• Back up. Sitting by the pool in the sun, sipping a cocktail is a high risk environment. It’s like something out of a Health & Safety advert - “circle the risks here”. So do a laptop backup.
  • Face the sun. I move around like a human sundial to keep it directly in front of me.
  • Clean the screen. This makes a huge difference. Little bits of dirt that are barely noticeable indoors wreak havoc with your eyes outside. Wiping the screen down with glass cleaner massively improves readability.
  • Wear a dark T-shirt or no T-shirt. Don’t wear white. The less light that is reflecting off the screen, the better you can see it. And along those lines…
  • Prefer working with a dark wall behind you. Again, minimise the amount of light being reflected into the screen.
  • Use a white background in whatever program you are using. I work in VIM and change my theme to habiLight which provides the highest contrast I have found.
  • I tend to make a cardboard hood that fits around the laptop screen. Yes, I look like a loony typing on a fake laptop made out of cardboard. No, I couldn’t give a shit. Even just a piece of cardboard put behind the screen cuts down on the amount of sun being reflected off the keyboard. This is a big deal on Macbooks because the Aluminium is like a mirror.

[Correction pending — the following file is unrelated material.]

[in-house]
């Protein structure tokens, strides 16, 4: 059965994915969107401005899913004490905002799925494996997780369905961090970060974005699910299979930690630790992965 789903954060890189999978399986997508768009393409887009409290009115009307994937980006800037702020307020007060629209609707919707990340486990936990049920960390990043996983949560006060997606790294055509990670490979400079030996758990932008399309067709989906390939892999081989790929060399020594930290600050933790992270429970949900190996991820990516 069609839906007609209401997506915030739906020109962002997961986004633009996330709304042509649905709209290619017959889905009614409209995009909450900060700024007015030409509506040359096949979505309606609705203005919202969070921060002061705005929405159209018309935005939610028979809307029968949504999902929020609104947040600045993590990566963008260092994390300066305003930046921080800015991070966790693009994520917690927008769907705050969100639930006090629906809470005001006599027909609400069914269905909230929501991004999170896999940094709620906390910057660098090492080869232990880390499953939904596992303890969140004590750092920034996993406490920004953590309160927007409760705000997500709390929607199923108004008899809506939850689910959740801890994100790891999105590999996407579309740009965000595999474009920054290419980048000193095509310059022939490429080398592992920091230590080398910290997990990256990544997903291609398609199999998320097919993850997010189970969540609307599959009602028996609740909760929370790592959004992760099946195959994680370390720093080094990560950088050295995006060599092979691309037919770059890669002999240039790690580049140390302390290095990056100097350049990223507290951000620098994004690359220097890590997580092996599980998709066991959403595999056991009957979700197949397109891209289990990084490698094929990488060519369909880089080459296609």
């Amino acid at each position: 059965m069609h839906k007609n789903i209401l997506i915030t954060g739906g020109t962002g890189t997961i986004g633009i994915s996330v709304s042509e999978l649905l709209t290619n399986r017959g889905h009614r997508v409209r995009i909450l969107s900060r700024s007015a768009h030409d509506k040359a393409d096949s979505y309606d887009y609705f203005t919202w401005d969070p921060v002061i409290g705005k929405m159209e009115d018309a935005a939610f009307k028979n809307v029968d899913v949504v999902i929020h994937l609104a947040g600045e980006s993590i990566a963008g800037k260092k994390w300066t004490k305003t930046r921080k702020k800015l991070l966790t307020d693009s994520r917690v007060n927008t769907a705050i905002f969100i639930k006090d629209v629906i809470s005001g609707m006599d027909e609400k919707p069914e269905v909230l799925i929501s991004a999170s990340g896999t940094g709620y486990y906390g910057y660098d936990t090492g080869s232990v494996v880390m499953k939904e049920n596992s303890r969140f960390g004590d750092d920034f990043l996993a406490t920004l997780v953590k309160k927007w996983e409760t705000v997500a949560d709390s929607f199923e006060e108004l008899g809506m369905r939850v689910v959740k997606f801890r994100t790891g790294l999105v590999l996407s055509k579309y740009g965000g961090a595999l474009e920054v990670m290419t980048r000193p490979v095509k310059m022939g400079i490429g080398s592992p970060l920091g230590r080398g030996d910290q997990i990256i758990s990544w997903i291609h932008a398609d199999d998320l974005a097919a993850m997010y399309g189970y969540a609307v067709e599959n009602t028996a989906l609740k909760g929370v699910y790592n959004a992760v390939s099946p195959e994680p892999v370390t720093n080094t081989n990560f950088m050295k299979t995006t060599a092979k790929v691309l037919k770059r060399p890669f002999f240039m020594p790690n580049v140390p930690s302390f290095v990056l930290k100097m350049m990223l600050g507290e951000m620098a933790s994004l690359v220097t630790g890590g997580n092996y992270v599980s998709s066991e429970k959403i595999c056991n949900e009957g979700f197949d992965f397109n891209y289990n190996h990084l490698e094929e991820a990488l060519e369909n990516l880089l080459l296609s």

A piece of cardboard behind the laptop makes a great difference
  • Sunglasses probably help. I don’t wear them but only because I don’t own a pair.
  • Make sure the screen brightness is set to max. My laptop turns its brightness down if a menacing cloud comes overhead.

I find that Macbook screens work better than other laptops - despite their high reflectivity. I think this is because they tend to be brighter than any other screen I’ve used. A non-relective screen with the same brightness would probably be best.